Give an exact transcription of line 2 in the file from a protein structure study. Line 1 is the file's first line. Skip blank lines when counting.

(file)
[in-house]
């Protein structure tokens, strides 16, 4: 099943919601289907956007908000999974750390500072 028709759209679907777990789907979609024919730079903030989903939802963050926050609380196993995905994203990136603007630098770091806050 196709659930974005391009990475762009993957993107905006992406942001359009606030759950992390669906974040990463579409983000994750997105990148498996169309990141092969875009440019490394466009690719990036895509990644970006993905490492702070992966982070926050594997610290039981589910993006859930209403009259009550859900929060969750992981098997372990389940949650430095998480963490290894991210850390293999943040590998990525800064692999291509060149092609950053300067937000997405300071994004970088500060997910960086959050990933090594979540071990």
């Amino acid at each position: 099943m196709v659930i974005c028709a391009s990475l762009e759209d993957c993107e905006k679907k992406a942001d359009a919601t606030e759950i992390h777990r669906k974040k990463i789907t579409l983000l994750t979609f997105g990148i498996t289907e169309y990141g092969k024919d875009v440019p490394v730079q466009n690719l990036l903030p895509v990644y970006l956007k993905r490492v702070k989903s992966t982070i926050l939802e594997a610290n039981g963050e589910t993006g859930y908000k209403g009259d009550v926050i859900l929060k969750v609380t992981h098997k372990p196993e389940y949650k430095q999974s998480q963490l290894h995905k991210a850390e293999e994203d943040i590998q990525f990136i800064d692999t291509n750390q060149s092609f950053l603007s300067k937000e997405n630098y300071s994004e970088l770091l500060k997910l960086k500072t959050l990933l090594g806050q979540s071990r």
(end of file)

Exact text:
């Protein structure tokens, strides 16, 4: 099943919601289907956007908000999974750390500072 028709759209679907777990789907979609024919730079903030989903939802963050926050609380196993995905994203990136603007630098770091806050 196709659930974005391009990475762009993957993107905006992406942001359009606030759950992390669906974040990463579409983000994750997105990148498996169309990141092969875009440019490394466009690719990036895509990644970006993905490492702070992966982070926050594997610290039981589910993006859930209403009259009550859900929060969750992981098997372990389940949650430095998480963490290894991210850390293999943040590998990525800064692999291509060149092609950053300067937000997405300071994004970088500060997910960086959050990933090594979540071990």